Tuesday: Dow Keeps Climbing, but Nasdaq Takes a Breather

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By John J. Edwards III
Staff Reporter

Another record high! Well, sort of.

The

Dow Jones Industrial Average

raggedly lurched all over the charts today, with a plus-or-minus finish in doubt until the very last minutes of trading. The blue-chip measure ended with a gain of 10.83 to 7225.32, but the widespread excitement that attended

yesterday's record-setting run was absent.

The technology blast, for one thing, took a breather. The

Nasdaq Composite Index

slipped 10.95 to 1328.29 after rocketing more than 67 points in the previous two sessions. The small-cap

Russell 2000

edged down 0.71 to 361.72.

Big-caps outside the Dow were nothing to sing about either. The broad

S&P 500

was off 2.53 to 827.76.

New York Stock Exchange

volume was huge at 607.5 million shares, but breadth was just barely negative at 1,260 advancers to 1,265 decliners. On the Nasdaq, 754.6 million shares changed hands and advancers beat decliners by 2,192 to 2,088.

Bonds were tepidly better, with the yield on the bellwether 30-year Treasury slightly down to 6.88%.

Michael Metz, chief investment strategist at

Oppenheimer

, said the recent upward explosion in stocks looked specious to his bearish eyes. "It is overdone," he said. "It doesn't mean it won't get more overdone before we're done."

Metz said he thinks the momentum in earnings is petering out, meaning gains of no more than 5% to 6% by year's end. And the dollar is unlikely to head any higher, which should be negative for the debt market, he said. He advises a heavy weighting in cash.

More sanguine is Michael Moe, head of emerging growth at

Montgomery

. He noted that Montgomery's index of 500 top growth companies, battered down more than 25% since its Jan. 31 peak, has shot up 15% in the last seven days. "It's been unprecedented," he said.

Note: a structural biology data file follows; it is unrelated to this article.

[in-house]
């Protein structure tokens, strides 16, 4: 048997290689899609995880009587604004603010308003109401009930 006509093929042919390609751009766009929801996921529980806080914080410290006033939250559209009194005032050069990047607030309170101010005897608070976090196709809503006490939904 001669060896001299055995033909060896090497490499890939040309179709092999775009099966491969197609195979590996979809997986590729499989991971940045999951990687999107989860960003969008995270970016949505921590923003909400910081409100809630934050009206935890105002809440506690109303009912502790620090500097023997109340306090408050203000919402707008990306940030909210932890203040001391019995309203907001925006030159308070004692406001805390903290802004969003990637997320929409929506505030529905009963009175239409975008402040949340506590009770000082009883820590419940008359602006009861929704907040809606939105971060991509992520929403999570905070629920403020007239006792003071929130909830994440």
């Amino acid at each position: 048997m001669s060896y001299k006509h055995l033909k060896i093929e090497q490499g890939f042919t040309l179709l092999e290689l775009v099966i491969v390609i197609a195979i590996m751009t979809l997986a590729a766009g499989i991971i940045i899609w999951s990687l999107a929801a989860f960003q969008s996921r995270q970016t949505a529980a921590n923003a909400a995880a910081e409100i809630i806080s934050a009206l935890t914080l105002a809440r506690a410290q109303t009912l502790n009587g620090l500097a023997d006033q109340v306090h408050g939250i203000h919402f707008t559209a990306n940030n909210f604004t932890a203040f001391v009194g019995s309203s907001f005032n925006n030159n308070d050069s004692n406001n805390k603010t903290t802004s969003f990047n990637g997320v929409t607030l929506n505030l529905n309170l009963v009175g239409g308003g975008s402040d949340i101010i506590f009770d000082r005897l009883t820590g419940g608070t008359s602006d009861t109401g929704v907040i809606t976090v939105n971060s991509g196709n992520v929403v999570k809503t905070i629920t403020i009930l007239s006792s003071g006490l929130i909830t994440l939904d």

Moe said the planned capital-gains tax cut agreed to by

Congress

and

President Clinton

should be a major positive for growth companies, just as the 1978 reduction was. Among his favored industries are enterprise software, discount retail, physician management, restaurants and education. Metz, by contrast, thinks investors who must be in stocks should look at basic-materials companies.

Cisco

(CSCO) - Get Report

dropped 7/8 to 57 3/4 ahead of its post-close earnings report, which came out at 52 cents per share. That's in line with the

First Call

consensus estimate, but short of more bullish forecasts from

Merrill Lynch

and others. Cisco earned 37 cents per share in the year-earlier quarter.

Quiet telecommunications giant

GTE

(GTE) - Get Report

made a little noise, announcing that it will buy Internet service provider

BBN

(BBN) - Get Report

for $29 per share, or about $616 million. GTE also said it's entering into a strategic alliance with Cisco to develop enhanced data and Internet services. But the company added that its earnings-per-share growth for 1997 would be flat to slightly positive. It lost 2 1/8 to 45 1/4. BBN surged 6 1/4 to 28 7/8.

"We're firing a lot of people, sure -- but not

that

many!" That was the gist of the response from pending merger partners

Bell Atlantic

(BEL)

and

Nynex

(NYN)

to a

Wall Street Journal

report that they plan to ax 10,000 workers from the combined firm over five years. The companies maintain that they will cut 3,000 jobs over three years. Nynex inched up 1/8 to 52 3/4 and Bell Atlantic was unchanged at 69 1/8.

Shoe company

Nine West

(NIN)

went more than Seven South, plunging 7 1/8 to a 52-week low of 32 1/2 before being halted. The company said it is under investigation by the